Sanrio Ala Moana Anniversary Party: Head out to Ala Moana Center and take pictures (or selfies, if you’re alone) with a giant Hello Kitty mascot character and also enjoy: Special product promotions! Free face painting and Hello Kitty hat with any purchase! And a special gift with any $75 purchase! 11 a.m.-4 p.m. Saturday.
Comic Jam Hawaii: This group of collaborative cartoon artists meets every first and third Sunday of the month at Pearlridge Center; check their Facebook page for where in the mall they’ll be meeting. Visit www.facebook.com/groups/ComicJamHawaii(Facebook login required). Next meeting: 1 to 4 p.m. Sunday.
It’s Honolulu Festival time this weekend, which means it’s time for all of the usual accoutrements that come with the annual celebration of Asian and Pacific Rim culture, including:
Entertainment on stages at the Hawai’i Convention Center, Ala Moana Center and Waikiki Beach Walk (here’s a schedule!)
A display of mikoshi, decorative floats unique to various prefectures of Japan that are hoisted by celebrants during festivals and parades
A craft fair, children’s games in the Ennichi Corner, and the Anime Corner with Kawaii Kon, MangaBento and representatives from the Doraemon exhibit at the convention center
The Grand Parade down Kalakaua Avenue Sunday afternoon
A spectacular fireworks display Sunday night
Your friendly neighborhood anime/manga blogger talkin’ anime during a Saturday afternoon panel WAIT WHAT
Indeed, for this 20th anniversary edition of the festival, I’m going to be part of a panel hosted by Kawaii Kon at the convention center: “Made in Japan, Loved in Hawaii,” a talk-story session exploring the history of local fandom from the days of Astro Boy in the ’60s to the present day and beyond. Joining me as hosts for this journey:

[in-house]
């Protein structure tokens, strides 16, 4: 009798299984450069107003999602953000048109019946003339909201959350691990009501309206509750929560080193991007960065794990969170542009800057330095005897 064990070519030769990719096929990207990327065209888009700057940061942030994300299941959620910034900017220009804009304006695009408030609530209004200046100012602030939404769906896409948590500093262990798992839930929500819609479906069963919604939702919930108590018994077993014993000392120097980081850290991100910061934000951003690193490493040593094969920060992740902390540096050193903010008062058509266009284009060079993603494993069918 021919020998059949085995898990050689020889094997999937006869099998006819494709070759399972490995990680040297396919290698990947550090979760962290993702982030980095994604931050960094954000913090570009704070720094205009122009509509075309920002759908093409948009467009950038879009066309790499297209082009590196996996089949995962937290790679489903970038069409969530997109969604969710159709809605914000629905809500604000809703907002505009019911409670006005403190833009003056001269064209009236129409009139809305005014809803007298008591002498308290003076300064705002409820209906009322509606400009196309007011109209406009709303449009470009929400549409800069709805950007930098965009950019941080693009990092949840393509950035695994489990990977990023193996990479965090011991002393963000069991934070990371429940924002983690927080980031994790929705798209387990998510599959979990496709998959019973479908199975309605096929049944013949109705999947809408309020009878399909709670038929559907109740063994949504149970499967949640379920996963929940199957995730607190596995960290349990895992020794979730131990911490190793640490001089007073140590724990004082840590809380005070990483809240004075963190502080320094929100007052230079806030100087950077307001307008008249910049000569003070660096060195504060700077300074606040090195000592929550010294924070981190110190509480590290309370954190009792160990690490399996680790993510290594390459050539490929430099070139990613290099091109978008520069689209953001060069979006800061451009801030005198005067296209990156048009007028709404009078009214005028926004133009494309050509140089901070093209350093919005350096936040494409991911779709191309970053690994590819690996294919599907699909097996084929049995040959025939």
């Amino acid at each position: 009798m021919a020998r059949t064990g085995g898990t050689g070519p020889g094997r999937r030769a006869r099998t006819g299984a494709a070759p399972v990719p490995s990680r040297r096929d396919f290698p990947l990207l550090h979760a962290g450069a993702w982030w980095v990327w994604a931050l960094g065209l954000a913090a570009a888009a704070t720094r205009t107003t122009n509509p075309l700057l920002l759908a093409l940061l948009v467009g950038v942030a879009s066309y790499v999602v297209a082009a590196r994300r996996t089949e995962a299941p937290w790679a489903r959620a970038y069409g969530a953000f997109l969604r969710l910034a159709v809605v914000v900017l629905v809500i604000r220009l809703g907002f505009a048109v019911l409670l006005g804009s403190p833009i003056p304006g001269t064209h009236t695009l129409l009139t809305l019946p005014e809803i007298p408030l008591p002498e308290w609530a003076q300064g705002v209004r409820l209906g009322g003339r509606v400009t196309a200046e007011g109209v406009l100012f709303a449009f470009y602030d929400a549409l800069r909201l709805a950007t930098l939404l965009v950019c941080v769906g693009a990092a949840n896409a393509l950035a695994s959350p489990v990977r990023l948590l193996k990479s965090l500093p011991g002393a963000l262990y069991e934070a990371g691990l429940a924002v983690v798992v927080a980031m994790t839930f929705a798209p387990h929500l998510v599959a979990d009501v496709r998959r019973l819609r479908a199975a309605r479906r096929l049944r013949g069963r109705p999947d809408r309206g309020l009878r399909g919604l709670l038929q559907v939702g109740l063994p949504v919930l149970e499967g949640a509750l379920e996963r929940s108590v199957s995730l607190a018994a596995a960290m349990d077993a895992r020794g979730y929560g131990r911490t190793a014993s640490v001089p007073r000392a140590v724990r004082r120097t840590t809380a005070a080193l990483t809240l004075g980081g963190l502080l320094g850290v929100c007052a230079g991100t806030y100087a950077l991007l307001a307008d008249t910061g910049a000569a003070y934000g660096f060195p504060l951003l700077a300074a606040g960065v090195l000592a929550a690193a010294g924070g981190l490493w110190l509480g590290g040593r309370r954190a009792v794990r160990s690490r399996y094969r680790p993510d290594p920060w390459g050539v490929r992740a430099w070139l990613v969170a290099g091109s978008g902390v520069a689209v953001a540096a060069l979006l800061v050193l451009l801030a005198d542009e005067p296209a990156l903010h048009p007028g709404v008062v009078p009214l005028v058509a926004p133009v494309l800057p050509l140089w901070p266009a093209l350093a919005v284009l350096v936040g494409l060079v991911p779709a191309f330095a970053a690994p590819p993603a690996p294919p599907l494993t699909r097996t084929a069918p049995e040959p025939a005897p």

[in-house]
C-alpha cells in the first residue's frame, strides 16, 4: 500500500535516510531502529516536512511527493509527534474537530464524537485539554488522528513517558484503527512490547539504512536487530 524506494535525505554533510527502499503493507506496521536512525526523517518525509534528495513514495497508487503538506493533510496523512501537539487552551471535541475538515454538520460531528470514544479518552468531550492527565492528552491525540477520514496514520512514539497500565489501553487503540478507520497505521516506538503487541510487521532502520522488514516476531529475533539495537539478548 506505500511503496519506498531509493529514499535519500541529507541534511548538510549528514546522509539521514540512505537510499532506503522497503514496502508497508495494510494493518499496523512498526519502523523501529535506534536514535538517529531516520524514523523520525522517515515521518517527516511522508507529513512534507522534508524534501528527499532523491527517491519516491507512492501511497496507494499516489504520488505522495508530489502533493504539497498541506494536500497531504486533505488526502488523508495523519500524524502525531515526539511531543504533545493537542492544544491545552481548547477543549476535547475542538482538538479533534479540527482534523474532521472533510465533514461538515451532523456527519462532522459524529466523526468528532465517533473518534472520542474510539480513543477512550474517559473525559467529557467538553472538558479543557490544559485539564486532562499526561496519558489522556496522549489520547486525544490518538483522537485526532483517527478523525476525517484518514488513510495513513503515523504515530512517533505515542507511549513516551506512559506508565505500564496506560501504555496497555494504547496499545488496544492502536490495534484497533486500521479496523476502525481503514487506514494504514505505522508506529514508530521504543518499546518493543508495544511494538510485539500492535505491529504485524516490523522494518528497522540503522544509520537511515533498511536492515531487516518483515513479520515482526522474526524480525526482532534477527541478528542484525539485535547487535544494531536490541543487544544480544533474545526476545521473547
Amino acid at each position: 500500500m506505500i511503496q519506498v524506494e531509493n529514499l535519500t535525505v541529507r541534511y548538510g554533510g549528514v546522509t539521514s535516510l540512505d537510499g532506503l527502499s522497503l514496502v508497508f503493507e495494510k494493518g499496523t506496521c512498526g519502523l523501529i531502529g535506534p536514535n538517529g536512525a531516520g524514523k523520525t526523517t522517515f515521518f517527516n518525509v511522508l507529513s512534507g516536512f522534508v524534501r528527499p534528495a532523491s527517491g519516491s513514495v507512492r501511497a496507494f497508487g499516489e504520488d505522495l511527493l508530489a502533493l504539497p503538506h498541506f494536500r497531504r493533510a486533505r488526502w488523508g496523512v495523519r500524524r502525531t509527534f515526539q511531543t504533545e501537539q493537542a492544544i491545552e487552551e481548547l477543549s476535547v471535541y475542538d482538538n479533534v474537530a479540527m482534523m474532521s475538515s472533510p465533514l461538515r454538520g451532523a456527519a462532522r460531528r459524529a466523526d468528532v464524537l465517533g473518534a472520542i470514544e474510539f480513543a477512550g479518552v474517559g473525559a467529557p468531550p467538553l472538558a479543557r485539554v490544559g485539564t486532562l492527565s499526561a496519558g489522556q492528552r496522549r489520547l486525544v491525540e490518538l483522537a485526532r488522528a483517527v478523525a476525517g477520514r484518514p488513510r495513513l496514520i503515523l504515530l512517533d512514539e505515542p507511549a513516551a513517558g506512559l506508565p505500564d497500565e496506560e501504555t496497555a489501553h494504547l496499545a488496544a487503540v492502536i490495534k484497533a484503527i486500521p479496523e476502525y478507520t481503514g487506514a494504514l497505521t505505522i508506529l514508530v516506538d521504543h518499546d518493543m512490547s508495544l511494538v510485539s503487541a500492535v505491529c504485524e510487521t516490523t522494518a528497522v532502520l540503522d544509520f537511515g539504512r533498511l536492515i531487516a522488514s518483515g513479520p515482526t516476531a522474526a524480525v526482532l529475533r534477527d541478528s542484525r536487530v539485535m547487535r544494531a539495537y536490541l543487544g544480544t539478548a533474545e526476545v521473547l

Roy Bann, Kawaii Kon senior administrator
Jon Murakami, freelance illustrator and Gordon Rider/Ara-Rangers/Star-Advertiser “Calabash” artist
We’ll be talking about various anime, manga and tokusatsu series that have shaped our work and our lives. I’ve been told that we have two hours to fill, so we hope to make it worth your while. You have options for where you could be spending your Saturday afternoon, after all; why not spend it with us, in air-conditioned comfort, learning about stuff in slides with content like this?
We’ll be in Room 301AB starting at 1 p.m. Saturday. Keep in mind that most of the festival activities are taking place on the ground level of the convention center, so you’re going to want to make your way up some set of escalators, whether from that level or the second-floor parking garage. Just branch left once you get off those escalators; the room’s just beyond the restrooms. Here, have a map.
Hope to see you there. And if you’re on Facebook, let us know you’re coming on the panel event page; it’s not mandatory that you do so, but I’d just like to know how much I should freak out over how many people show up. It’s my first formal panel-speaking gig, after all (that Oni-Con Ingress panel doesn’t count).
This week in The Wind Rises
The Oscars have come and gone, Frozen holds the statue for Best Animated Feature 2014, and Hayao Miyazaki’s latest, last film finished out of the top 10 at the box office last week. Seems like a recipe for a gradual bow-out from theaters; I’m already seeing a drop-off in screenings at Consolidated’s Pearlridge, Kapolei and Kaahumanu locations and Regal’s Windward Stadium theaters. On the bright side, owing to its head start of a week over the other theaters, Consolidated Ward will accept GMT passes for screenings starting Friday.